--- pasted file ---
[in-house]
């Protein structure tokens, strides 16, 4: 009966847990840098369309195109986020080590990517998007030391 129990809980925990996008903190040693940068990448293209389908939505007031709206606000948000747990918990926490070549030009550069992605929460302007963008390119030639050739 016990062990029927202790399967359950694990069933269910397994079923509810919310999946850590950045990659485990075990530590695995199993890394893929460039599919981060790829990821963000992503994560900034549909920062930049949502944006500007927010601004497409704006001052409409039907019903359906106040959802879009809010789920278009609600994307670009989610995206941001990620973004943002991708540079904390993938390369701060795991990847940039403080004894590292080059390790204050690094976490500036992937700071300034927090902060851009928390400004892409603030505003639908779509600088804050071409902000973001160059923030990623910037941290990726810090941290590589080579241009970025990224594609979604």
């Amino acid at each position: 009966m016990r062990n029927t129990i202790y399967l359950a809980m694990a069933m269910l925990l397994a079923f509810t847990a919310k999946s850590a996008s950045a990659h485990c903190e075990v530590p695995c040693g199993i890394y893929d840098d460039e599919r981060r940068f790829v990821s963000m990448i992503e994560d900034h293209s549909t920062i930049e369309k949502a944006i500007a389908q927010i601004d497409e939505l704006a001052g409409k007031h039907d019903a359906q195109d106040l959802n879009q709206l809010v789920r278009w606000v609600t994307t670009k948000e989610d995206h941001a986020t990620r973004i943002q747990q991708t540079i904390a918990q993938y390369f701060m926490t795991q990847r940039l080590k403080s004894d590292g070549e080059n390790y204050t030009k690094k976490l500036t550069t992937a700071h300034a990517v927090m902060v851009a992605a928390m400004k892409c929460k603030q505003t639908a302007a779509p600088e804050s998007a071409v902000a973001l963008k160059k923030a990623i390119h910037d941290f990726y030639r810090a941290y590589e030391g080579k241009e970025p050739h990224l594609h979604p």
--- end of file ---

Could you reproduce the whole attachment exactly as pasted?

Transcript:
[in-house]
């Protein structure tokens, strides 16, 4: 009966847990840098369309195109986020080590990517998007030391 129990809980925990996008903190040693940068990448293209389908939505007031709206606000948000747990918990926490070549030009550069992605929460302007963008390119030639050739 016990062990029927202790399967359950694990069933269910397994079923509810919310999946850590950045990659485990075990530590695995199993890394893929460039599919981060790829990821963000992503994560900034549909920062930049949502944006500007927010601004497409704006001052409409039907019903359906106040959802879009809010789920278009609600994307670009989610995206941001990620973004943002991708540079904390993938390369701060795991990847940039403080004894590292080059390790204050690094976490500036992937700071300034927090902060851009928390400004892409603030505003639908779509600088804050071409902000973001160059923030990623910037941290990726810090941290590589080579241009970025990224594609979604």
């Amino acid at each position: 009966m016990r062990n029927t129990i202790y399967l359950a809980m694990a069933m269910l925990l397994a079923f509810t847990a919310k999946s850590a996008s950045a990659h485990c903190e075990v530590p695995c040693g199993i890394y893929d840098d460039e599919r981060r940068f790829v990821s963000m990448i992503e994560d900034h293209s549909t920062i930049e369309k949502a944006i500007a389908q927010i601004d497409e939505l704006a001052g409409k007031h039907d019903a359906q195109d106040l959802n879009q709206l809010v789920r278009w606000v609600t994307t670009k948000e989610d995206h941001a986020t990620r973004i943002q747990q991708t540079i904390a918990q993938y390369f701060m926490t795991q990847r940039l080590k403080s004894d590292g070549e080059n390790y204050t030009k690094k976490l500036t550069t992937a700071h300034a990517v927090m902060v851009a992605a928390m400004k892409c929460k603030q505003t639908a302007a779509p600088e804050s998007a071409v902000a973001l963008k160059k923030a990623i390119h910037d941290f990726y030639r810090a941290y590589e030391g080579k241009e970025p050739h990224l594609h979604p």